January 24, 2008

Tibet’s Temperature Story

Hardly a week goes by without some story hitting the news about global warming and retreating glaciers, and for whatever reason, retreating glaciers in the Himalayan region get more than their fair share of coverage. The recent death of Sir Edmund Hillary served to further focus attention on this part of the world.

There are absolutely countless websites on the subject, and one of the first you will encounter for a “Global Warming Himalayan” search shows the map below (Figure1) from www.climatehotmap.org with tabs than can bring you all the news from the region.

Figure 1. Map showing global warming footprint regions from www.climatehotmap.org

Here are a few examples of what you will find behind the numberd tabs:

1. Llasa, Tibet — Warmest June on record, 1998. Temperatures hovered above 77°F for 23 days.
59. Garhwal Himalayas, India — Glacial retreat at record pace. The Dokriani Barnak Glacier retreated 66 ft (20.1 m) in 1998 despite a severe winter. The Gangorti Glacier is retreating 98 ft (30 m) per year. At this rate scientists predict the loss of all central and eastern Himalayan glaciers by 2035.

91. Nepal - High rate of temperature rise. Since the mid-1970s the average air temperature measured at 49 stations has risen by 1.8°F (1°C), with high elevation sites warming the most. This is twice as fast as the 1°F (0.6°C) average warming for the mid-latitudinal Northern Hemisphere (24 to 40°N) over the same time period, and illustrates the high sensitivity of mountain regions to climate change.

95. Tibet - Warmest decade in 1,000 years. Ice core records from the Dasuopu Glacier indicate that the last decade and last 50 years have been the warmest in 1,000 years. Meteorological records for the Tibetan Plateau show that annual temperatures increased 0.4°F (0.16°C) per decade and winter temperatures increased 0.6°F (0.32°C) per decade from 1955 to 1996.

126. Bhutan - Melting glaciers swelling lakes. As Himalayan glaciers melt glacial lakes are swelling and in danger of catastrophic flooding. Average glacial retreat in Bhutan is 100-130 feet (30-40 m) per year. Temperatures in the high Himalayas have risen 1.8°F (1°C) since the mid 1970s.

127. India - Himalayan glaciers retreating. Glaciers in the Himalayas are retreating at an average rate of 50 feet (15 m) per year, consistent with the rapid warming recorded at Himalayan climate stations since the 1970s. Winter stream flow for the Baspa glacier basin has increased 75% since 1966 and local winter temperatures have warmed, suggesting increased glacier melting in winter.

130. Mt. Everest - Retreating glacier. The Khumbu Glacier, popular climbing route to the summit of Mt. Everest, has retreated over 3 miles (5 km) since 1953. The Himalayan region overall has warmed by about 1.8°F (1°C) since the 1970s.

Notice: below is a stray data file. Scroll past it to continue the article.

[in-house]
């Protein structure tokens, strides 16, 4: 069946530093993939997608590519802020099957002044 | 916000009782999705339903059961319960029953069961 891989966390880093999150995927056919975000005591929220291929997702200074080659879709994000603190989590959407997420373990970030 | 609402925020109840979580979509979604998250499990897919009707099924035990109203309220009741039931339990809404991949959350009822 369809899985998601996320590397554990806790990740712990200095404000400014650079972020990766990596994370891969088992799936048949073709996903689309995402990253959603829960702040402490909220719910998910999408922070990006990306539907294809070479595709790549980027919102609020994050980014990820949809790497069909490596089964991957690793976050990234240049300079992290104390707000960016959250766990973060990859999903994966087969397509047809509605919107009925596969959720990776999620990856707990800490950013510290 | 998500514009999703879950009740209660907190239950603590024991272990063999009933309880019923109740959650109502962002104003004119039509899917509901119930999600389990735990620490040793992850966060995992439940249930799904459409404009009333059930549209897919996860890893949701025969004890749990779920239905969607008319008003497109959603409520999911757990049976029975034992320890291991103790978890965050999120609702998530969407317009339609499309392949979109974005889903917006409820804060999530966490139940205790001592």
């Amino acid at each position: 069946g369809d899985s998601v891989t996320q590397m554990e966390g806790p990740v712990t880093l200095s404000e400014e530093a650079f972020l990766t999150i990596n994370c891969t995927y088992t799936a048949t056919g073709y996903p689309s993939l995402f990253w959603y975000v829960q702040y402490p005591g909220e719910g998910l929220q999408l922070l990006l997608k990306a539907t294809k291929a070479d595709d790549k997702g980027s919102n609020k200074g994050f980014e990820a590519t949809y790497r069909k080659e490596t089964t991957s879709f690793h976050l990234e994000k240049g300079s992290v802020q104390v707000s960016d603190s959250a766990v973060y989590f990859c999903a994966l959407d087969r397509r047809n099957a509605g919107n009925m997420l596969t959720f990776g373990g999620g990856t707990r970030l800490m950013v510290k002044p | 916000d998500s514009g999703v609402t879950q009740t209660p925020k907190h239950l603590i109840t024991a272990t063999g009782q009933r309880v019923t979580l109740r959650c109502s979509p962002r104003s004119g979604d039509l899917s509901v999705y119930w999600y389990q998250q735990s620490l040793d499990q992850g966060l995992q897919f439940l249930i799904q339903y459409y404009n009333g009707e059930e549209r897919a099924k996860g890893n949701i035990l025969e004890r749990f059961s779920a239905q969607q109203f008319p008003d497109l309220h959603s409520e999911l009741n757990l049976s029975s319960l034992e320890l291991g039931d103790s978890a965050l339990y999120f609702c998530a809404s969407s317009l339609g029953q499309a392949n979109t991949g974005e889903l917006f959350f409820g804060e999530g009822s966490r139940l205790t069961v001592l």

Very interesting and potentially effective to say the least, but an article forthcoming in the peer-reviewed scientific journal Theoretical and Applied Climatology tells a very different story – and a story that will not be featured anywhere but World Climate Report. The research was conducted by scientists from various Chinese institutions, Columbia University, and the University of Delaware; the work was funded by National Natural Science Foundation of China.

The Gou et al. team took 139 tree ring cores from 97 trees located in the valley of Qiemuqu in the Animagin Mountains in the northeastern Tibetan Plateau; you all realize from your geography classes that this valley produces a major headwater tributary of the Yellow River. They found that the tree ring widths were very highly correlated with summer maximum air temperatures in the region (the trees love cool summers), and this allowed for a surprisingly accurate way to reconstruct temperatures back 700 years. A bit of statistical wizardry was then applied to produce Figure 2 below.

Figure 2. Reconstructed maximum air temperature of the headwater area of Yellow River over the past 700 years. The 11-year moving average (imposed solid black line), and average air temperature (straight line) are depicted for reference (from Gou et al., 2008)

In their own words, Gou et al. observe “The ten-year average summer half-year maximum temperature in the 1990s is relatively high, but it is still colder than several other periods, including 1480s–1490s and 1590s–1600s. The 1480s is the warmest period in the past 700 years. The summer half-year maximum temperature can change significantly within decades.”

Even more amazing, with respect to all the material we see on the internet is their finding that “There is no warming trend for the reconstructed summer half-year maximum temperature since the Industrial Revolution in the northeastern Tibetan Plateau.” Further, we learn “The summer half-year maximum temperature in the northeastern Tibetan Plateau has increased since the 1980s, but it is not exceptional on centennial or millennial timescales. The ten-year average summer half-year maximum temperature in the 1990s was relatively high, but was still colder than several other periods.” You undoubtedly see now why this article will be immediately dismissed by the global warming crusade.

We will leave you with this exact quote, because it speaks volumes as they so clearly state

“There is no warming trend since the Industrial Revolution, in fact, the linear trend is negative.”


Gou, X; J. Peng, F. Chen, M. Yang, D.F. Levia, and J. Li. 2008. A dendrochronological analysis of maximum summer half-year temperature variations over the past 700 years on the northeastern Tibetan Plateau. Theoretical and Applied Climatology, DOI 10.1007/s00704-007-0336-y.

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